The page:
Van Gogh painted rapidly, with a sense of urgency, using the paint straight from the tube. The Starry Night Over the Rhine is magical and beautiful. A scream for hope, light and love. The contours were important for Van Gogh.
Van Gogh was particularly taken with the peasants he saw working the countryside; his early compositions featured portraits of Dutch peasants and rural landscapes, rendered in dark, moody tones.
Beneath this expressive sky sits a hushed village of humble houses surrounding a church, whose steeple rises sharply above the undulating blue-black mountains in the background. In times when street lighting was at a minimum just gas light and most of the light would come from the houses in the village, the night was really dark.
The textured hills lead the eye into the small town on the bottom right quadrant, and thence to the dominating cypress, giving the foreground in a bold dark green, and on into a sky filled with fireworks of stars, moons and the sun itself.
In fact, it seems there is more brightness in this nightscape than darkness. It seems that van Gogh was finally being cured of his illness and had essentially found his heaven.
Impasto is very thick application of paint, usually wet on wet. The characteristic van Gogh swirls of pigment are blatant and appealing, imbuing the canvas with movement and energy. The dominance of blue in Starry Night is balanced by the orange of the night sky elements. I can not imagine a better piece of art to own.
For every star or group of stars there is a city light or group of lights, which then has a reflection in the water. A tiny steepled church in the bottom center echoes the cypress and confirms an upward reach of the earthly into the sky and beyond.
His time there was a concentrated effort to find light in darkness, not only in his soul, but on canvas. The bright lights have a high contrast to the dark blue-black sky and water.
His was a spirit so open and vulnerable, and a mind so beleaguered, that he likely could not have hid his own internal chaos from his viewers even if he tried.
Vertical lines such as the cypress tree and church tower softly break up the composition without retracting from the powerful night sky depicted in Starry Night.
In this painting there is no visual distinction between the earth and the sky. Starry Night Vincent van Gogh The night sky depicted by van Gogh in the Starry Night painting is brimming with whirling clouds, shining stars, and a bright crescent moon.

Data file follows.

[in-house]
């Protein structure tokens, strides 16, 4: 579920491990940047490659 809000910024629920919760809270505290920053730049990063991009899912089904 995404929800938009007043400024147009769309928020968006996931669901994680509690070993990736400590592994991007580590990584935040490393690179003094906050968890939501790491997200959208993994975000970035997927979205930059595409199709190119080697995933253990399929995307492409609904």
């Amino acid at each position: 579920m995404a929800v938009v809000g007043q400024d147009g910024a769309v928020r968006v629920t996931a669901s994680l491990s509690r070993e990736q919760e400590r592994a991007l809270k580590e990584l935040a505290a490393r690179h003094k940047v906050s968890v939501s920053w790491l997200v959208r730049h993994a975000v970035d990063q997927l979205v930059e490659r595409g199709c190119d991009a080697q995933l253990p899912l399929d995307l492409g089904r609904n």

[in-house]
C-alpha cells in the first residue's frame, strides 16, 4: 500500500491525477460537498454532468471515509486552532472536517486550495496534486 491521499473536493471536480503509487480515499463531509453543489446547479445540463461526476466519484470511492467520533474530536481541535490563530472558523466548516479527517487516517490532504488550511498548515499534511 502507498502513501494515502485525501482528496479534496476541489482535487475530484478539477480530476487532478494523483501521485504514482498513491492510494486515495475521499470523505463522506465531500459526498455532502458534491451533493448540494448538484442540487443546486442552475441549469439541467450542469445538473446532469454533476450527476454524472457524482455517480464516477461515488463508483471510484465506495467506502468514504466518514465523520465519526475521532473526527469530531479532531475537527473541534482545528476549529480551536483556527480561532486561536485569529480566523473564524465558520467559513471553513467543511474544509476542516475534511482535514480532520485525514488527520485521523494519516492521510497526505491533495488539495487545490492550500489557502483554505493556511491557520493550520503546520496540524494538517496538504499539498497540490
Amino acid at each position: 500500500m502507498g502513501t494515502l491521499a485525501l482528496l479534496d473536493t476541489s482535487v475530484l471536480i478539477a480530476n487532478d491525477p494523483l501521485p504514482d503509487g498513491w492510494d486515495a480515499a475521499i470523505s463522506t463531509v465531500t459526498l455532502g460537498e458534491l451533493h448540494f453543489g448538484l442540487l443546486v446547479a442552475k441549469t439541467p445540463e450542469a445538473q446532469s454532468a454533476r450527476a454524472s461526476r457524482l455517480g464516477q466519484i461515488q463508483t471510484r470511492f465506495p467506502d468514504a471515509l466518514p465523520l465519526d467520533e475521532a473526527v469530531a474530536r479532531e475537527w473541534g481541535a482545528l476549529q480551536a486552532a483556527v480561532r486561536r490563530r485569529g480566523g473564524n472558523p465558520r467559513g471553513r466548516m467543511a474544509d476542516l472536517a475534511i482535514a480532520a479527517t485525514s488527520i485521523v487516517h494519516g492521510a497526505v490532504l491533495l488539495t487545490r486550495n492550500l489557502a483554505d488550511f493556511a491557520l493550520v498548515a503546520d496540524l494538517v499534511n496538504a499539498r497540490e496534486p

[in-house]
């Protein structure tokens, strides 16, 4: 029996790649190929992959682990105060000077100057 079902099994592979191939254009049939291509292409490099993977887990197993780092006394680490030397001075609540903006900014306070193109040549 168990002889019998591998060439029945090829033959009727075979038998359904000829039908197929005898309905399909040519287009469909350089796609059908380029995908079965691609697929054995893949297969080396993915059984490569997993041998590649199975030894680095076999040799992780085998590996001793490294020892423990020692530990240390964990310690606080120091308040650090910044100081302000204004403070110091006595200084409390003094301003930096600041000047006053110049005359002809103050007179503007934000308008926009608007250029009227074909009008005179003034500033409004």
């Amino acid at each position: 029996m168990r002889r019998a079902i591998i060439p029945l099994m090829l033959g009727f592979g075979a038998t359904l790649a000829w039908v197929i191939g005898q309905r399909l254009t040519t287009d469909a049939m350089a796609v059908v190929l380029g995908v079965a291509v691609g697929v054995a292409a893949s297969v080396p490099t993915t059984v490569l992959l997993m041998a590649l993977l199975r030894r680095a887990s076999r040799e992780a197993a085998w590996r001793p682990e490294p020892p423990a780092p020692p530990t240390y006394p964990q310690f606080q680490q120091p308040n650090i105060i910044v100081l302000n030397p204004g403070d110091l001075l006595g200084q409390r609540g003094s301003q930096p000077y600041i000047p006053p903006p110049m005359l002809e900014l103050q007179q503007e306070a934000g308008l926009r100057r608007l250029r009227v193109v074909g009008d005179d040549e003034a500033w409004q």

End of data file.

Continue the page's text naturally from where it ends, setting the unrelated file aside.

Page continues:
However, there is a consistency to his technique that adds even more depth as well as a rich texture to this work of art.
To paint at night, he hung candles around the brim of his hat, and around the picture canvas, so that he can see what he is painting.Type Oil on canvas Dimensions 81 cm × cm (31 7⁄8 in × 25 1⁄4 in) Location Wallace Collection, London, United Kingdom The Swing, also known as The Happy Accidents of the Swing, is an 18th-century oil painting by Jean-Honoré Fragonard in the Wallace Collection in London.
interpret the painting as the colours are unevenly blended. VINCENT VAN GOGH STARRY NIGHT Starry night by Vincent van Gogh is one of the most well-known paintings in today's modern society. Van Gogh´s choice of color in Starry Night has been much debated, particularly the dominance of yellow in this and other late works.
Some believe van Gogh may have been suffering from lead poisoning or a type of brain disease and that this explains his strange use of color in later paintings. This mid-scale, oil-on-canvas painting is dominated by a moon- and star-filled night sky.
The Starry Night is based on van Gogh’s direct observations as well as his imagination, memories, and emotions. The steeple of the church, for example, resembles those common in his native Holland, not in France.
The Starry Night Vincent van Gogh.
"Starry Night"-Artist: Vincent van Gogh-Materials: oil on canvas-Era: French (van Gogh was Dutch but painted in France (Postimpressionist)--"The Starry Night" is easily van Gogh's most recognizable paintings, if not one of. Oil on canvas - Van Gogh Museum, Amsterdam Café Terrace At Night () Artwork description & Analysis: This was one of the first scenes Van Gogh painted during his stay in Arles and the first painting where he used a nocturnal mint-body.com Of Birth: Groot-Zundert, The Netherlands.Download